Making room for blossoms and monuments

As a part of a project for an exhibition about the Civil War titled “So Much Need of Service”: The Diary of a Civil War Nurse, I had the opportunity to look at an antebellum map of Washington, D.C., seen in detail below.

Crop of Boschke Map
Crop of map of Washington, D.C. by A. Boschke, 1857. Photo courtesy of the Library of Congress, g3850 ct001206.

Looking at the map, most of the streets followed Pierre L’Enfant’s layout for the Capital City. However, the National Mall was quite different with fewer buildings, more trees, and a canal running through it. What really caught my eye though was the part of the city west of the Washington Monument--or rather its absence. The land where the Lincoln, Jefferson, Vietnam, and Martin Luther King Jr. memorials now stand did not exist until 1890. There were no blossoming cherry trees and no Tidal Basin. I wondered, how and why did the land get there? Here’s what I found out.

Titan Peale, National Mall D.C. Historic Western Panorama
Artist and naturalist, Titian Peale, took this photograph of the western part of the Mall giving us a good view of the water beyond the Washington Monument before the reclamation project occurred. Photo courtesy of the Department of Rare Books and Special Collections, University of Rochester Library, www.lib.rochester.edu/rbk

When Washington, D.C., was initially designed, the land currently known as West and East Potomac Park was a tidal wetland known as the Potomac Flats. In an 1863 panoramic photograph taken from the Smithsonian Castle tower showing the western view, the Potomac Flats can be seen beyond the incomplete Washington Monument (completed in 1885).

17 Early photographic view of Washington, D.C
Photo courtesy of the Library of Congress, LC-USZ62-127632.

The Washington Canal, which incorporated part of Tiber Creek, ran along the north edge of the National Mall (now Constitution Avenue) connecting the Capitol with the Potomac River. The canal is clearly visible along the right side of the photo above, taken from the Capitol during the Civil War. Sewage was dumped into the canal and flowed to the river onto the flats just south of the White House grounds. Because sewage accumulated on the flats as opposed to draining out to the river, the area became extremely filthy, had a foul stench, and became a breeding ground of disease. While officials debated whether action should be taken to correct this health hazard, the final straw came in February 1881 when a huge snowfall melted causing the Potomac to flood across the Mall to the National Botanical Gardens at the base of the Capitol.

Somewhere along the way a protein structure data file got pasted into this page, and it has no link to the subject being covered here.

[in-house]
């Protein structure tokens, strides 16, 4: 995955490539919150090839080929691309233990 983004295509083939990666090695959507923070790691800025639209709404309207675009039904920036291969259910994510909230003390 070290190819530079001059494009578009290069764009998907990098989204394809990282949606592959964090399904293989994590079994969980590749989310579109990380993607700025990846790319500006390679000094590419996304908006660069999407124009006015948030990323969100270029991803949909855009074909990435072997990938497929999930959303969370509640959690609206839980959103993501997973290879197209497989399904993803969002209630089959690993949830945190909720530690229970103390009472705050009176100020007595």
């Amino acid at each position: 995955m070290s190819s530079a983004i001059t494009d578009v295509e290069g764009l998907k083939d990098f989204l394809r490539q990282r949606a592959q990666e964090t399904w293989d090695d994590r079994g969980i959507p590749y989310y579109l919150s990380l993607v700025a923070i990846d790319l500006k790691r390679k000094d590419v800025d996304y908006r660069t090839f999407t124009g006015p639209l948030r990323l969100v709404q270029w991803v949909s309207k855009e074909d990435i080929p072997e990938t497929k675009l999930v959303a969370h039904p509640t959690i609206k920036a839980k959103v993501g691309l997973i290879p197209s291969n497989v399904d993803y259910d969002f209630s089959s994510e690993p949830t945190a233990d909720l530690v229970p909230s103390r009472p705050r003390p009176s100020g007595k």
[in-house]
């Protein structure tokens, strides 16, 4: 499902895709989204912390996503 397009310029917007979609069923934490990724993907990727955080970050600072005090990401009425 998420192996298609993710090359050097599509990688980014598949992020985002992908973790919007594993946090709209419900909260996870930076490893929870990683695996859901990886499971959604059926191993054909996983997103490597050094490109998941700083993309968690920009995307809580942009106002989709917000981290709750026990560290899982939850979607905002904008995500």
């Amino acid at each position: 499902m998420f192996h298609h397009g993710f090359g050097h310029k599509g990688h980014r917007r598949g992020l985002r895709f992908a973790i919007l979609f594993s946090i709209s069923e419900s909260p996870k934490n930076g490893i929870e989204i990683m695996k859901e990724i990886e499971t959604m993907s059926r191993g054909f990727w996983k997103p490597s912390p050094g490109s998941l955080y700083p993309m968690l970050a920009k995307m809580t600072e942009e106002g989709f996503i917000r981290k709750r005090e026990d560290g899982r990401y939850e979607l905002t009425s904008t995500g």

Image of Dredge in Washington D.C.
The Army Corp of Engineers dredge the river. Photo courtesy of the Smithsonian Institution

In order to clean up the flats and to make the Potomac more navigable, Congress directed the Army Corp of Engineers to dredge the river. Sediment removed within the shipping channel was used to fill in the flats. The work started in 1882 and continued until 1890. In the photo above, you can see the river being dredged in the area that would form the East Potomac Park and the waterway between the park and the docks that is now the Washington Channel. When the project was completed, Washington, D.C., had 628 new acres of land as seen below.

Potomac park 1919 LOC 12308v
Potomac Park, pictured here in 1919, begins to take shape. Photo courtesy of the Library of Congress, LC-DIG-hec-12308

Over the years, the land became populated with many different attractions—memorials, a recreational center, and, of course, the cherry trees. The cherry trees were a gift from the mayor of Tokyo and were planted in 1912. This led to one of the most popular festivals in Washington, D.C., the National Cherry Blossom Festival.

Cherry blossoms in Potomac Park 1919
Visitors take a stroll through Potomac Park to admire the cherry blossoms in 1919. Photo courtesy of the Library of Congress, LC-DIG-hec-12001

While the reclamation project aimed to prevent the 1882 flood from occurring again, the threat of a major flood still exists. The Army Corps of Engineers is now working on building a levee system to prevent another hundred year flood.

Editor’s Note: What are your memories of the cherry blossoms, Potomac Park, or the changing landscape of Washington, D.C.? Please share your thoughts in “comment” section below!

Drew Robarge is a museum technician in the Division of Medicine and Science at the National Museum of American History.

Posted at 1:57 pm EDT in Civil War 150,From the Collections